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John Luther Adams on Composing Music to Blend With Ambient City Noise

Ludovic Marlot conducts the Seattle Symphony at Carnegie Hall, 5/6/14. Photo by Chris Lee John Luther Adams joins the Seattle Symphony onstage at Carnegie Hall in May 2014.

If you happen to be crossing the Lincoln Center campus around 6 p.m. on July 25 or 26, you may pass a group of barefoot singers standing ankle-deep in the reflecting pool. If you don’t just shrug off the sight as another inexplicable oddity of life in New York City, you might look up and notice a formation of woodwind players lined up along the edge of the floating lawn. If your timing is right, you may feel a low B-flat rumbling up from the earth, or sense a rain of brass sounds falling from atop the Vivian Beaumont Theater, or find the string players stationed among the trees; and at that point, it may dawn on you that you have wandered into a deliberate musical event.

On a sweltering afternoon, the lanky composer John Luther Adams, is sitting in the shaded grove alongside the Metropolitan Opera, wearing a straw hat and sunglasses, eating a gelato, and listening to an ambulance siren shred the steamy quiet … well, relative quiet, anyway. The flanks of the Met, Avery Fisher Hall, the Vivian Beaumont, and the Lincoln restaurant enclose the space almost nobody knows is called Hearst Plaza, and they block out the worst of Manhattan’s din. But it takes only a few seconds to start cataloguing the urban orchestration that will thread through the world premiere of Adams’s Sila: The Breath of the World, commissioned by Lincoln Center for  the Mostly Mozart Festival and Lincoln Center Out of Doors. Eighteen-wheelers thunder up Amsterdam Avenue, buses down Broadway, and a motorcycle whumps along West 65th Street. Phones ring nearby, a helicopter chukka-chukkas overhead, a group of kids shouts in the middle distance. Adams doesn’t wince.

“During the performance, if that siren mixes with a high-string tremolo, it might actually amplify the beauty of both sounds,” he says. To prove his point, he tells an anecdote about attending a street festival in Chiapas, Mexico, where a trio of old men kept plucking softly away on their tiny guitars while a brass band marched by and teenagers set off homemade explosives. “That counterpoint of extremes made the music that much more beautiful,” Adams recalls.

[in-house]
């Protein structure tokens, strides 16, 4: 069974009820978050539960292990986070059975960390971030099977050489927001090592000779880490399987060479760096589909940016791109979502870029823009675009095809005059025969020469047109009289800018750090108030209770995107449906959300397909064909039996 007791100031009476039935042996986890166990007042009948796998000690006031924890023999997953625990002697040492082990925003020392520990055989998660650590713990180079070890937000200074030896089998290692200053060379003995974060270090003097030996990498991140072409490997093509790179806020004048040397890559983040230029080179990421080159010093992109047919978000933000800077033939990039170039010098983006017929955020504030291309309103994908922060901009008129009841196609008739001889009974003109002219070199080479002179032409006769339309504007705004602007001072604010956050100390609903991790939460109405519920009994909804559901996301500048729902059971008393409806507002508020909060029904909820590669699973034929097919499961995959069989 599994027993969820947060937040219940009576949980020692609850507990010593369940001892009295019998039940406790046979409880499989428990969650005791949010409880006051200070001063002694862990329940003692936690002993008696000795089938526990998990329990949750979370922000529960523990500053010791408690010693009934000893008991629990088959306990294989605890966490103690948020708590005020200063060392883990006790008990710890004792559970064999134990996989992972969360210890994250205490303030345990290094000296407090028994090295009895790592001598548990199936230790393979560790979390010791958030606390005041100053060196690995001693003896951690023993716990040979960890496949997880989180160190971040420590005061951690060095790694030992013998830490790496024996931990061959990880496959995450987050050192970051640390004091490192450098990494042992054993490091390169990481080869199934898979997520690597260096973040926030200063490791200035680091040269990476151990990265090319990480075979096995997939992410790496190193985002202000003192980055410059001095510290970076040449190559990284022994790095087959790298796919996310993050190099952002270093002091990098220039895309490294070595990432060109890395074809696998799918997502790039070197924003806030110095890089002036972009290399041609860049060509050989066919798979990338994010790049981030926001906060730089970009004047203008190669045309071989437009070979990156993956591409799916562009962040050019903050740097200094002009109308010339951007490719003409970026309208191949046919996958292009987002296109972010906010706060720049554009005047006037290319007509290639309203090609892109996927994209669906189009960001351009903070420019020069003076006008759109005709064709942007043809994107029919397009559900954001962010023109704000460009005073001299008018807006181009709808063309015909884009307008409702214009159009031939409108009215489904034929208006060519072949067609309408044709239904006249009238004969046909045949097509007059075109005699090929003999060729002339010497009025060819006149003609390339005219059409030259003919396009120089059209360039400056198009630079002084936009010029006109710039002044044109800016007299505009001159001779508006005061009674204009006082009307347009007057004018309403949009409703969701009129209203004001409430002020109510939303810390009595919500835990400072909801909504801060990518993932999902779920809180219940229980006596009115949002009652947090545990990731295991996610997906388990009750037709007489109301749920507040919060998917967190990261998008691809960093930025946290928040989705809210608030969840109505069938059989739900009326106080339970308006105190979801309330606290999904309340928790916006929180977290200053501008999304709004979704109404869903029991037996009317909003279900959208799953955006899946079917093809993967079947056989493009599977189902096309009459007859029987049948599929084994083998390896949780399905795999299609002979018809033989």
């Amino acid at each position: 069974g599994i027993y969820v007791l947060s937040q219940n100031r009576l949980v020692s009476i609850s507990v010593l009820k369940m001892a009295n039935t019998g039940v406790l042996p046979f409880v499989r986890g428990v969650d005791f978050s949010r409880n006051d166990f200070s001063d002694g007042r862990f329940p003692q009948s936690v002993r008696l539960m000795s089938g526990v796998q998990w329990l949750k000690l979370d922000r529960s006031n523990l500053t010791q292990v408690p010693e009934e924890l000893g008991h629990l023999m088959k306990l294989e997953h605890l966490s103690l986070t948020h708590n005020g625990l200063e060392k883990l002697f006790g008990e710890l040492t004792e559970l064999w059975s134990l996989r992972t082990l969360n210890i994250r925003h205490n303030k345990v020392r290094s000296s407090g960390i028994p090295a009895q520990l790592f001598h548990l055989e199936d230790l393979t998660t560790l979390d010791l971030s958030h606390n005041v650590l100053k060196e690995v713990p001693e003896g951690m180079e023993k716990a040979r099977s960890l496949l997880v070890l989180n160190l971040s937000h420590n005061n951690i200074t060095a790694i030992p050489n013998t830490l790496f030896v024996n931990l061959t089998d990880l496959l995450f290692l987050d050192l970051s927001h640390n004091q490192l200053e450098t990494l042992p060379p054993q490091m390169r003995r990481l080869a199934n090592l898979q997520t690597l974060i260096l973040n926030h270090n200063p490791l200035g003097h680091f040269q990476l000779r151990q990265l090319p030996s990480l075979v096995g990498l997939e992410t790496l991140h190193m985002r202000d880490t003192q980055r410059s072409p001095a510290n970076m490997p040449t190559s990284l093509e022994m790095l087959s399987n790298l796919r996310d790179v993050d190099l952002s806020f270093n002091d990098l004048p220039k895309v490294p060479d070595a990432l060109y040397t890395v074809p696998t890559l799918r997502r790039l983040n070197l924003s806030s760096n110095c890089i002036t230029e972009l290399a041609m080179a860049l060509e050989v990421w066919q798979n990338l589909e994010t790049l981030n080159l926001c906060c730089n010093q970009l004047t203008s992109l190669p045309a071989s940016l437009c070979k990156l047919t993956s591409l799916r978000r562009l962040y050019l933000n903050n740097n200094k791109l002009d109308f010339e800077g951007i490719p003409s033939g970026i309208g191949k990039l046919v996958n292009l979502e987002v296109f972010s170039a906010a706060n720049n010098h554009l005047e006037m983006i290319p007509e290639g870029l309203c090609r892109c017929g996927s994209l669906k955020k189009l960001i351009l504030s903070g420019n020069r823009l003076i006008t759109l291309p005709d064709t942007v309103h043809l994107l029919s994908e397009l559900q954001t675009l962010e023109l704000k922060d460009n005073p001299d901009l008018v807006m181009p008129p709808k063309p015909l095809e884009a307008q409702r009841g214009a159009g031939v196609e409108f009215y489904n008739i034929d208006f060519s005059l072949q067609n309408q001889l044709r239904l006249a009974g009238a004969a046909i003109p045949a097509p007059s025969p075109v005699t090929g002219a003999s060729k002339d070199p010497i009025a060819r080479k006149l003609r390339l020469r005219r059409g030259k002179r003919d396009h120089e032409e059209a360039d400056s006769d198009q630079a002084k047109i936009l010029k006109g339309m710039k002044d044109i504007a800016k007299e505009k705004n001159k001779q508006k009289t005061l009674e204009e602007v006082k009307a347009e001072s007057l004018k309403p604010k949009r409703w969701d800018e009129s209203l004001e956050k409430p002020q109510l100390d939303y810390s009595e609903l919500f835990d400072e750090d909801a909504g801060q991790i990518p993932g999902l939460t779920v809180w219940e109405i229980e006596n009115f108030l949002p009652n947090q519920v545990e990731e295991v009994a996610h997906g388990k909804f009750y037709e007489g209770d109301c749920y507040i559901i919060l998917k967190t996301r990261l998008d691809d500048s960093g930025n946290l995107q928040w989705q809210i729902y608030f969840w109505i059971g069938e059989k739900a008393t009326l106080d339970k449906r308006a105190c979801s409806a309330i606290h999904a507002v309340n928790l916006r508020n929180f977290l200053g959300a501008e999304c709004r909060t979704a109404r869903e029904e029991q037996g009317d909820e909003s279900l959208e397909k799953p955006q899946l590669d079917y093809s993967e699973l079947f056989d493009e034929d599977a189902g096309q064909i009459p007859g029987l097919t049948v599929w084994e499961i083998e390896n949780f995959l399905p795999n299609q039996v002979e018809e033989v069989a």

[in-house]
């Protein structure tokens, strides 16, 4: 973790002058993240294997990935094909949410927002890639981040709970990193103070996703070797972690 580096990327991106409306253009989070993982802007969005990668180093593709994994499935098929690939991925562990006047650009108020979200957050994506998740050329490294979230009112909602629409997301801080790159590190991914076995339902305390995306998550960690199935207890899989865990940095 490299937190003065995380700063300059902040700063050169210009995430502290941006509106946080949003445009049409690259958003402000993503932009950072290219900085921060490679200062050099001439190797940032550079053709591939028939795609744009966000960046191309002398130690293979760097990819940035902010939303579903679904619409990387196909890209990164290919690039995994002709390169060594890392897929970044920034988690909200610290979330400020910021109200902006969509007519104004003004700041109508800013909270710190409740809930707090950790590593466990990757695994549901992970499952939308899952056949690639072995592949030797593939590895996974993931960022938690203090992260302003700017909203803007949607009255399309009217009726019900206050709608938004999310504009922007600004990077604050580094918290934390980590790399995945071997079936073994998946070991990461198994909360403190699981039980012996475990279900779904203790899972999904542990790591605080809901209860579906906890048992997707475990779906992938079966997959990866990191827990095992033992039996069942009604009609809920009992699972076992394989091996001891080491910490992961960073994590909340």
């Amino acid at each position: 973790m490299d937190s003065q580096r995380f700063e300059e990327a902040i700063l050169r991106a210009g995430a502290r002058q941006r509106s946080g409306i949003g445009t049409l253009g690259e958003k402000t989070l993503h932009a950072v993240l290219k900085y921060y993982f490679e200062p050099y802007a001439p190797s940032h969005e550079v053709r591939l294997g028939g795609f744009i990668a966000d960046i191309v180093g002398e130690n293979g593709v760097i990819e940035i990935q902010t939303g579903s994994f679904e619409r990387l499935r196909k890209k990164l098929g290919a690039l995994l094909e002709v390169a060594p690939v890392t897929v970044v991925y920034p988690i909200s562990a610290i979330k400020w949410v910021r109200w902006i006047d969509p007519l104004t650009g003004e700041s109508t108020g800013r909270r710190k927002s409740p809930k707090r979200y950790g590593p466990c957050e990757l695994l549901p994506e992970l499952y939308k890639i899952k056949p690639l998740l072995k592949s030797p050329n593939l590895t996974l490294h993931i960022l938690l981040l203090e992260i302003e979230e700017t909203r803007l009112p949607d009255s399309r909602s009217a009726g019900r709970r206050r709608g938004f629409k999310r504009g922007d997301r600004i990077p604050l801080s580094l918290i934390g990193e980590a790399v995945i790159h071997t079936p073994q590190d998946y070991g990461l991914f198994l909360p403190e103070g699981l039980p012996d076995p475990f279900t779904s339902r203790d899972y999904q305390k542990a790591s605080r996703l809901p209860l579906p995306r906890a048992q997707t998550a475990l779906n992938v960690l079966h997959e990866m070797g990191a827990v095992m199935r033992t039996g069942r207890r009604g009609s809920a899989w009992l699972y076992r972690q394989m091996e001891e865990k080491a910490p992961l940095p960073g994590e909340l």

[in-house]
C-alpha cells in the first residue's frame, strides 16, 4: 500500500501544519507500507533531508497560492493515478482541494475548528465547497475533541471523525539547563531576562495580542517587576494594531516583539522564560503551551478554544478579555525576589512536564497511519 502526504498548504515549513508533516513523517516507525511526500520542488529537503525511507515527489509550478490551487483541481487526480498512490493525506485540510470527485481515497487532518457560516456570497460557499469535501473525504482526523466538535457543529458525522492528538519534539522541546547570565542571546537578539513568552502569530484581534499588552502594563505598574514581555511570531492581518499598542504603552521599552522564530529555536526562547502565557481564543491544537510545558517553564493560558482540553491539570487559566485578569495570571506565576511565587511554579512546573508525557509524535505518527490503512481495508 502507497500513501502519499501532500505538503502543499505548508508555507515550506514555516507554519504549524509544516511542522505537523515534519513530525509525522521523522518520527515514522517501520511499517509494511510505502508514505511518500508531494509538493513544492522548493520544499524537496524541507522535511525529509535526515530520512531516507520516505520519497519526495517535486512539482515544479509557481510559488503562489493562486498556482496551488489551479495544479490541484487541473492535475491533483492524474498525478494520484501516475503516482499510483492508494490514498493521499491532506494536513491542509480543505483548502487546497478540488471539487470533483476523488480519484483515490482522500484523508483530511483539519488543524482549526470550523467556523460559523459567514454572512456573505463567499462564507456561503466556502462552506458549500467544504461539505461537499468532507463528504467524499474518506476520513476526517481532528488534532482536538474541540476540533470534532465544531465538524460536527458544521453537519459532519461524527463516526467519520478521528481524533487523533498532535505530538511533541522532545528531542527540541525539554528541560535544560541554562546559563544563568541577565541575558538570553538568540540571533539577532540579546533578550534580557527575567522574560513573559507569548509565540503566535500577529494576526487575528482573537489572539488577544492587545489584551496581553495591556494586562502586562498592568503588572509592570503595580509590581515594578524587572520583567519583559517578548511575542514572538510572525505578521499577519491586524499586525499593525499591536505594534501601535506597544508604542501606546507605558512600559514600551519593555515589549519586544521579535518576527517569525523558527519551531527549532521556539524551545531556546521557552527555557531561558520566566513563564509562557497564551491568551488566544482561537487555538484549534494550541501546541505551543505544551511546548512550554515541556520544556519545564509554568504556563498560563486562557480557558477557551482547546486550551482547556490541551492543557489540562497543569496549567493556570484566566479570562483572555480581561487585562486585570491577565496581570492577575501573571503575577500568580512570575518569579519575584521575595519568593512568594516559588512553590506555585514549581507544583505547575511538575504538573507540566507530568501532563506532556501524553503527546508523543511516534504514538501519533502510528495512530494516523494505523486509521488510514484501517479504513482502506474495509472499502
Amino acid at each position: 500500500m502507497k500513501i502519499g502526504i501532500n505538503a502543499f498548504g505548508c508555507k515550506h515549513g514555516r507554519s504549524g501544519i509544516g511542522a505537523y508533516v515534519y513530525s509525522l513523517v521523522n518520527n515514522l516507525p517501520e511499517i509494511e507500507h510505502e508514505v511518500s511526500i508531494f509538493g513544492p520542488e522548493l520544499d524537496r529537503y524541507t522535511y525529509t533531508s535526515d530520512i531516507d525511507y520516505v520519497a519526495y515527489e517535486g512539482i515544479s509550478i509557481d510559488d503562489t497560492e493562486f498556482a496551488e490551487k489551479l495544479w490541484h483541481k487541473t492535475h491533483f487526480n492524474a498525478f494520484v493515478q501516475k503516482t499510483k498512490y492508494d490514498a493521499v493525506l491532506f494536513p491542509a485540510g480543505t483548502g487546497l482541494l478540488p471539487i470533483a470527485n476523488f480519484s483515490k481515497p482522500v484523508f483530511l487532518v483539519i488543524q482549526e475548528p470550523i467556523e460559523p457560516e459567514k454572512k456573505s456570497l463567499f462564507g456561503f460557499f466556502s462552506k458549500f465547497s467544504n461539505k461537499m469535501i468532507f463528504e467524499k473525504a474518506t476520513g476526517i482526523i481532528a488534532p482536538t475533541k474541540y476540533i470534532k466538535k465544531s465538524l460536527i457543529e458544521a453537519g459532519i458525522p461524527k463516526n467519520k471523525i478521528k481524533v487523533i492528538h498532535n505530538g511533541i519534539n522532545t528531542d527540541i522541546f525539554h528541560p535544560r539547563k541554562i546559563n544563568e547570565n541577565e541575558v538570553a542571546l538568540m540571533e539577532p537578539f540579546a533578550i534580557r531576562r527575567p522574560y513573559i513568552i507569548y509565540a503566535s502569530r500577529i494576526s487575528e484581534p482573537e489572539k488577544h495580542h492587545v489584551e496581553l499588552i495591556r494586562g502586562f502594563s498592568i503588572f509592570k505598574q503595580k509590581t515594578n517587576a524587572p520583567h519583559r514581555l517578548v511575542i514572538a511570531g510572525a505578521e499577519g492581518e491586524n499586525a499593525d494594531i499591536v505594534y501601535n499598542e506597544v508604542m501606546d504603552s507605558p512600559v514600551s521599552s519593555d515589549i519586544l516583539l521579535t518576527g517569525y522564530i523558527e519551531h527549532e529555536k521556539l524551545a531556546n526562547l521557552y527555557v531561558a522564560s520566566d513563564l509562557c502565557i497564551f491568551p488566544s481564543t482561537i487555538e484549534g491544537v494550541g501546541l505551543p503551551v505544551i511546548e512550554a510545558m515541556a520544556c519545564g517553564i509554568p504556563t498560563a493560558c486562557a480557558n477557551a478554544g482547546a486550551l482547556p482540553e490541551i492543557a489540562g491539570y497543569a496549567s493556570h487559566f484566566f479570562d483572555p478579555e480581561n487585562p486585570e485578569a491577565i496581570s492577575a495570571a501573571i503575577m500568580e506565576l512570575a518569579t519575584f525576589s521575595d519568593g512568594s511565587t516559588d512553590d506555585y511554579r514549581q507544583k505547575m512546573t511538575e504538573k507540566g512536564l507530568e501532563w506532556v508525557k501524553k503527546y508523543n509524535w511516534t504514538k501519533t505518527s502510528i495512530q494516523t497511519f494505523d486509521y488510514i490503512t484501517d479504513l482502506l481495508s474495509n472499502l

The composer is more curious than concerned. He has not, he acknowledges, “reached the plane of consciousness” necessary to enfold the city’s soundtrack into his conception of the music, the way John Cage might have done. He would, on the whole, prefer listeners to hear the notes he wrote than the chance cacophony all around. “I don’t know how fragile it is yet,” he says.

That’s partly because Sila is actually five separate scores — one each for strings, winds, brass, percussion, and chorus — that can be performed concurrently in any combination, from one section at a time to all five together. “If you just perform it with strings, then it’s pretty delicate, like a Japanese rock garden,” Adams says. But gather the whole thing into an ensemble that is 80 strong, and the result should be able to hold its own. “There’s a lot of sound in this piece.”

Adams is just getting used to city noise. He spent decades living on a hillside in Alaska, listening to winter winds and springtime fauna. Though his music comes from nature, he has mostly written it to be heard in the acoustic swaddling of a concert hall; the Seattle Symphony Orchestra performed his latest hourlong symphonic work, Become Ocean, at Carnegie Hall, just weeks after it won the Pulitzer Prize. A few years earlier, he ventured outdoors for Inuksuit, in which percussionists colonize a park, mingling their drumming, crashing, and tolling with the local repertoire of noise. That piece has turned out to be both popular and robust — and, the composer claims, doesn’t really work indoors.

Sila is different. Whether separately or together, all five groups follow a slow, hourlong climb from that tectonic B-flat to a stratospheric breeze of sound. Adams specifies that performers stick to the precise microtonal tunings of the natural overtone series, not the standard approximations normally used to tune a piano. Recently, he heard the vocal group the Crossing rehearse their section in a Philadelphia church, and he was thunderstruck by the sound. “There’s a formality to Sila that I didn’t appreciate until then,” he says. “It felt right in a church. How will it work in a big noisy public space? Dunno. But that uncertainty, that danger, is part of the fun. Composition is a continuous process of risking failure.”

Photo: Chris Lee